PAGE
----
Tag Archives: restraint


The filter is on
and love is squirming
trying to say
what it feels
like it needs to say
but I am the gatekeeper
who decides
how much
should be revealed
and I have one finger
on the trigger
one foot on the gas
another finger
over the barrel
and one heel
about to catch fire
from all this friction
all this dragging
all this restraint
that is supposed
to save me
from embarrassment
and the sudden
doe-eyed expression
on my face
that contains
every truth I can
never say.





Painting by Vilhelm Hammershoi, public domain


Our lives expand
like the controlled
stretching of a rubber band
that snaps at the end—
and in between
our beginning and our end
when breath
is taken for granted
there is time
for music and art
and walks in the woods
with pleasant company—
and there are
the regular joys
like sweets and babies
and holiday parties—
even indulgences
that become secrets
to tell your best friend
after you’ve had
a glass or two of wine—
and who doesn’t have
a file of regrets
that have scratched
the shiny surface
of those accomplishments
we made?
Our measured risks
add up to the reputation
we have in our own little circles—
and I’m sure that mine
is sanguine in nature,
and that my vibe
belies my truth—
that I exist on a knife edge
between bravery and cowardice—
and I favor one over the other—
and no one really knows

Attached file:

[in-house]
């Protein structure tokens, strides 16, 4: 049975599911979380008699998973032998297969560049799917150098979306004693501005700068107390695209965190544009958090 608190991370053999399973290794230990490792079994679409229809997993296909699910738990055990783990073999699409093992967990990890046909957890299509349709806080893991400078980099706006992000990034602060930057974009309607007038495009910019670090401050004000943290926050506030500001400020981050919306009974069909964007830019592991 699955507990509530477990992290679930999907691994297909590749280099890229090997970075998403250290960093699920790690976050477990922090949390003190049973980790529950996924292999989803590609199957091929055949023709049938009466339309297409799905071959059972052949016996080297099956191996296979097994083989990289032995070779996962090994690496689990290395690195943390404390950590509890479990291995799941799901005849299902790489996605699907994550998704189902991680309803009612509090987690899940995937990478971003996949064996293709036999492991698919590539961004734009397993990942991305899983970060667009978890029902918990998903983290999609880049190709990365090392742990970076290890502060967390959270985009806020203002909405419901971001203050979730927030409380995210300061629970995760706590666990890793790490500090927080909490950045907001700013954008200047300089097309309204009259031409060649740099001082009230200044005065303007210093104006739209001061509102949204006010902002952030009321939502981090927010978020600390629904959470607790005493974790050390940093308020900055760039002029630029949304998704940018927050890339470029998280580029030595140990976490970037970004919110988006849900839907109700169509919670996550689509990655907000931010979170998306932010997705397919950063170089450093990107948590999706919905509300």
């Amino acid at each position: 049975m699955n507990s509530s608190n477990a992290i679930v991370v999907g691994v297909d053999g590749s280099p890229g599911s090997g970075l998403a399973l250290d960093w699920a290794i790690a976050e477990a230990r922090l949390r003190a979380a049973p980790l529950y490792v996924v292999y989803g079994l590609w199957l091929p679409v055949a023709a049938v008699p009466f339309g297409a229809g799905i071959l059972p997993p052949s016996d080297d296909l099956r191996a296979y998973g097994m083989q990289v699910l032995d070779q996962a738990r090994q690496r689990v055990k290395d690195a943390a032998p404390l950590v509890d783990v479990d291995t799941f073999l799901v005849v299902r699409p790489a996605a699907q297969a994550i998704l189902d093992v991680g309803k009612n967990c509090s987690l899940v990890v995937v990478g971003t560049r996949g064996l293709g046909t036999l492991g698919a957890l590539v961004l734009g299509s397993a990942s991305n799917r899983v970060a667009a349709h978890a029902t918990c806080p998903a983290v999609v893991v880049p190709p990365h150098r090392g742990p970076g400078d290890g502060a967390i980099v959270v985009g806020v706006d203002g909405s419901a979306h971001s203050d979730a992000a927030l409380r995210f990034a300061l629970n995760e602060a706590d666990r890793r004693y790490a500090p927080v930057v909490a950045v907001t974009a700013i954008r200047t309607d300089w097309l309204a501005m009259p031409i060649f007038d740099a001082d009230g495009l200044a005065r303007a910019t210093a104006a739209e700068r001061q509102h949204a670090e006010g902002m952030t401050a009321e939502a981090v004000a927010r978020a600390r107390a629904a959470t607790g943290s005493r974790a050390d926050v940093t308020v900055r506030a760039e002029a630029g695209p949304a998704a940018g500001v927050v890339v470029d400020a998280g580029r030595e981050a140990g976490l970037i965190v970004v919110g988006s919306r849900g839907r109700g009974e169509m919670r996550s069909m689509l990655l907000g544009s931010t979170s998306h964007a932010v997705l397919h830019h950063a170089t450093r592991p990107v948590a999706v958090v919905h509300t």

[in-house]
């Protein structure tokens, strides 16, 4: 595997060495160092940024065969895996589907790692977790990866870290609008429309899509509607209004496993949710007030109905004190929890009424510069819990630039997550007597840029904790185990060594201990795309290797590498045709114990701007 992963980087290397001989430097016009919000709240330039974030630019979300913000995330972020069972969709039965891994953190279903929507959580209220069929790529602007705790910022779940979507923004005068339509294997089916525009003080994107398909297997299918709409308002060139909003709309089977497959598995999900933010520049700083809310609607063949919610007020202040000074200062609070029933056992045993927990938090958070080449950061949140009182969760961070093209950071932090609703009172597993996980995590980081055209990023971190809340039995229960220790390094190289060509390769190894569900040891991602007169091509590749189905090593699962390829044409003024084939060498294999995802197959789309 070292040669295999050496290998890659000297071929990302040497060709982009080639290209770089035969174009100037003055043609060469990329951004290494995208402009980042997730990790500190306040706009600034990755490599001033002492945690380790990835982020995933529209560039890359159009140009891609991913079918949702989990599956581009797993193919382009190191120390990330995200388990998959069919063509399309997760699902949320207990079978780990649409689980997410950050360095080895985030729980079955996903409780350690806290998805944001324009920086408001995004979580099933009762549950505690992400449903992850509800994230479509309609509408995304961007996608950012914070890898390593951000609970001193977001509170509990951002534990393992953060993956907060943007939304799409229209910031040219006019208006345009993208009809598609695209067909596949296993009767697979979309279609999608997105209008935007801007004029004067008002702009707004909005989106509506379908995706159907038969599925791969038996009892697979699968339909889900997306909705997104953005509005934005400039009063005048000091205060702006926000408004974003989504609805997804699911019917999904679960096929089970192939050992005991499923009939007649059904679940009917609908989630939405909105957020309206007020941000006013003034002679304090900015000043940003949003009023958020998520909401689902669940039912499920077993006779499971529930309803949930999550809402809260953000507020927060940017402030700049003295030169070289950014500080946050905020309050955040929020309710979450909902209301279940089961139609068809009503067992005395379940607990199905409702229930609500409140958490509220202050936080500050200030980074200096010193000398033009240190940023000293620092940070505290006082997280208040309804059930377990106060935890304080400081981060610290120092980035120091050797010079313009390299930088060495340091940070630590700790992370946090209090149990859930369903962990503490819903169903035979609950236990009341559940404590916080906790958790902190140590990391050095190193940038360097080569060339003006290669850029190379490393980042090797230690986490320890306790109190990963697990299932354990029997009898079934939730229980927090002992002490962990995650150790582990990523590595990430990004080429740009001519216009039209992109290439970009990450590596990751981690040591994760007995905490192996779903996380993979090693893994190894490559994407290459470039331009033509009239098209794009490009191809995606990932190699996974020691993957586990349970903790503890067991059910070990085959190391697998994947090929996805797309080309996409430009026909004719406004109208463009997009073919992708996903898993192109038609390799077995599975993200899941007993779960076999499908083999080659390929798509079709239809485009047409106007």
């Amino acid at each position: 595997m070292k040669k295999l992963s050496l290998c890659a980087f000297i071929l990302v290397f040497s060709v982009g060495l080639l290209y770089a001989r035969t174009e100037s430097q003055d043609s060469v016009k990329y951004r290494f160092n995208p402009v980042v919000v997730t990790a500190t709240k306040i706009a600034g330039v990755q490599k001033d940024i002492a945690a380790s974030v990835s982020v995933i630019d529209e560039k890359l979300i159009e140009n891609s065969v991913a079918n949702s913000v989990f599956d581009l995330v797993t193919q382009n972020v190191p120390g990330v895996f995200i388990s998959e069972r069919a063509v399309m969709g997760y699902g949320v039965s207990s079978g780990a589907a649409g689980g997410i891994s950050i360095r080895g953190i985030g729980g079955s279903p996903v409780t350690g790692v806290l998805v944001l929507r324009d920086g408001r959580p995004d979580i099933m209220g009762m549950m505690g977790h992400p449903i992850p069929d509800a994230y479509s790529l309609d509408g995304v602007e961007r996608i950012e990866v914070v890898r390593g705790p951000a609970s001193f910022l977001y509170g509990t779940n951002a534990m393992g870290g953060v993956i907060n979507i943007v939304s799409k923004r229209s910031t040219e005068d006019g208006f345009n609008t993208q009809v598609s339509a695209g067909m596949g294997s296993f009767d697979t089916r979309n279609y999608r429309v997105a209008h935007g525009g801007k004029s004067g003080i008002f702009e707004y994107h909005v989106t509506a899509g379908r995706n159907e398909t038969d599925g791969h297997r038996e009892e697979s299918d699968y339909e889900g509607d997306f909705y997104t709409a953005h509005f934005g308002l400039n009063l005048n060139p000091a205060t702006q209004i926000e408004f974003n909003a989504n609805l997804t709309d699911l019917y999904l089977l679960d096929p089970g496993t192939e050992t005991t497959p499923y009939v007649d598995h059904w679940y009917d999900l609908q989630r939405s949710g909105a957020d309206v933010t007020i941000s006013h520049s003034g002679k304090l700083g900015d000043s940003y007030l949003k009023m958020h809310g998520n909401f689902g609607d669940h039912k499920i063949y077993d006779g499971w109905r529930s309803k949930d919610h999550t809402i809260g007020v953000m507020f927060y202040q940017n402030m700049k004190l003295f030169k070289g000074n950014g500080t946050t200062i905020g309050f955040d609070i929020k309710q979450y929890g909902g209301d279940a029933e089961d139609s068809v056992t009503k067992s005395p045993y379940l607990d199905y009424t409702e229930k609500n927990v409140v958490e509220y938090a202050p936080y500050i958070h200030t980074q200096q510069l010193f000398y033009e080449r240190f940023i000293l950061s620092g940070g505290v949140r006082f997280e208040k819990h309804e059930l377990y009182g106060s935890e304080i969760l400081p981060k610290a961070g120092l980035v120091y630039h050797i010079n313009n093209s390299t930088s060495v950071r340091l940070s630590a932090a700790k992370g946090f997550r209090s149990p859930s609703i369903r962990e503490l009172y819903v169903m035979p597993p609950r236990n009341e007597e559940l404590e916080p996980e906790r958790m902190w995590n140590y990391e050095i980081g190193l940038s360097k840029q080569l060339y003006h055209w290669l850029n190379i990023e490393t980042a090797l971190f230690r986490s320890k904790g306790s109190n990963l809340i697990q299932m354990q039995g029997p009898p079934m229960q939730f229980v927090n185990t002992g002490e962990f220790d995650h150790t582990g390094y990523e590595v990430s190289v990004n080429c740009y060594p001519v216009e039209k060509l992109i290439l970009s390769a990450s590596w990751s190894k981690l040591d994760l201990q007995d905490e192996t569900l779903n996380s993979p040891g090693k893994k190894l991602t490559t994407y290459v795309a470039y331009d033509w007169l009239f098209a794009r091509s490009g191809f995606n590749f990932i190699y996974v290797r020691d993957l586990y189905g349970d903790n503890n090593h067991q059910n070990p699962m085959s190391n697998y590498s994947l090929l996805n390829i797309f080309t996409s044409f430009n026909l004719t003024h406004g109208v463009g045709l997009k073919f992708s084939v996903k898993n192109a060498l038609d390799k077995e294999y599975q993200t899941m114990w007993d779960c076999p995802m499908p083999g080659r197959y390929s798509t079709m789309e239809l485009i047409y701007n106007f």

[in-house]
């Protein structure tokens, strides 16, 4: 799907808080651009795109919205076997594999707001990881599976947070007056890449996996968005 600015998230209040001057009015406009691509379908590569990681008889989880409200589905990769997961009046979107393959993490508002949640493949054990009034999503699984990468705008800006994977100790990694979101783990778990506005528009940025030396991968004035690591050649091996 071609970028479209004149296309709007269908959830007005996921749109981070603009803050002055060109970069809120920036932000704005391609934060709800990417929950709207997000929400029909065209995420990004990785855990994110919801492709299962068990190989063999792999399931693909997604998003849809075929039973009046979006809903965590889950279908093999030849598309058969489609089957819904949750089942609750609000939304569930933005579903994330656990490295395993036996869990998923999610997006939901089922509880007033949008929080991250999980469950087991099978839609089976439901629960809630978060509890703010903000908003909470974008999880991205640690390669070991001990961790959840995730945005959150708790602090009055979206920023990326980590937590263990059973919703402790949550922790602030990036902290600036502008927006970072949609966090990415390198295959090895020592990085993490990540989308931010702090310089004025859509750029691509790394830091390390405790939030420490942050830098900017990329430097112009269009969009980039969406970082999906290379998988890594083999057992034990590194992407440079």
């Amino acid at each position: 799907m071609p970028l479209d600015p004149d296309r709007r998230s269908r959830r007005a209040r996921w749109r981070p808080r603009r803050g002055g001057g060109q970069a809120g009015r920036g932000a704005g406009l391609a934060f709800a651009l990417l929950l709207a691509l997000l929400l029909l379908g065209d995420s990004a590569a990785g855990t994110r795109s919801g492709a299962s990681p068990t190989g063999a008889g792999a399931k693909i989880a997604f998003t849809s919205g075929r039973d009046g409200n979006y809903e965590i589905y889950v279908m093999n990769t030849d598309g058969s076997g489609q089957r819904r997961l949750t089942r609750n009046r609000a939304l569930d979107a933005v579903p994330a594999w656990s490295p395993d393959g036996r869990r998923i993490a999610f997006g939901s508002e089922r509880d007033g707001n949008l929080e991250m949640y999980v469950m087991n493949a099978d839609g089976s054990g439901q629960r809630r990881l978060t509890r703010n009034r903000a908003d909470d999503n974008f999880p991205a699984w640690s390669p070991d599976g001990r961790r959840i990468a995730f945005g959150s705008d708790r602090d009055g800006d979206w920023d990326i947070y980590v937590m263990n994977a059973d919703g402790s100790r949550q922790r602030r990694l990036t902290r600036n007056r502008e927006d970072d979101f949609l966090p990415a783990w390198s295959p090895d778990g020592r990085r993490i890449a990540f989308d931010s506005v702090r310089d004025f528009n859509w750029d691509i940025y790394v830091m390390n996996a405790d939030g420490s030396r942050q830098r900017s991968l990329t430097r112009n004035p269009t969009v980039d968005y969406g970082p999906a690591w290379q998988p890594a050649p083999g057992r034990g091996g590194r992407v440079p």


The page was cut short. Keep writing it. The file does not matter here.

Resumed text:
how often I hold back
or how much—
and restraint is not
what I’ll be
remembered for—
though it should be.






you want the mountains
so badly
you have to throw
your car keys across the room
and cover your face
with both of your hands
for an entire minute
and hope you have the will
to walk over to the mantel 
and look at the photo
of your third-grade son
who would become
as unstable as ash
if you decided
you couldn’t wait
another ten years
before you walked out
on every promise
you ever made—
so you stumble through
another day
that isn’t heaven
but is nowhere close to hell—
and you commit
to another decade,
day by day –
knowing your beloved child will,
by then,
have accumulated
his own set of hearts
to start breaking—
and his own gray mountain
looking glorious
in the dark blue distance.




Revised 1-10-17

Photograph, Ansel Adams, the Tetons and Snake River, 1942

In the Dark

Oh, you.
You who exist
so flawlessly
in my imagination—
I want to ask you
I want to walk
into the woods
with you in silence
and return days later
with an understanding
of what it means
to live a holy life
without guilt or gods
or fear of the dark—
which is where
you’d teach me
the correlation
between ecstasy
and restraint—
the way restraint
is the home
of eternal ecstasy—
and the imagined touch
is the only one
we’ll never tire of—
the only one
we’ll never need
to plant or water
or make a place for
in the sun.



Where you are it’s 2 a.m.
and you exist in sleep
six hours apart from me—
on a future date, in fact.
For you, it’s already tomorrow
but I’m stuck here in the past
at 8 p.m. writing a night poem
about your yesterday—
about the way we almost
told the truth
with a code of black letters
on a white screen and through
a thoughtful exchange of music
which is always dangerous
because lyrics can mean
almost anything you want them to
if you want them to—
and I wanted that song
you shared with me to mean
you wouldn’t be the man
to ruin my life—
even though you wanted to.


DeMaris Gaunt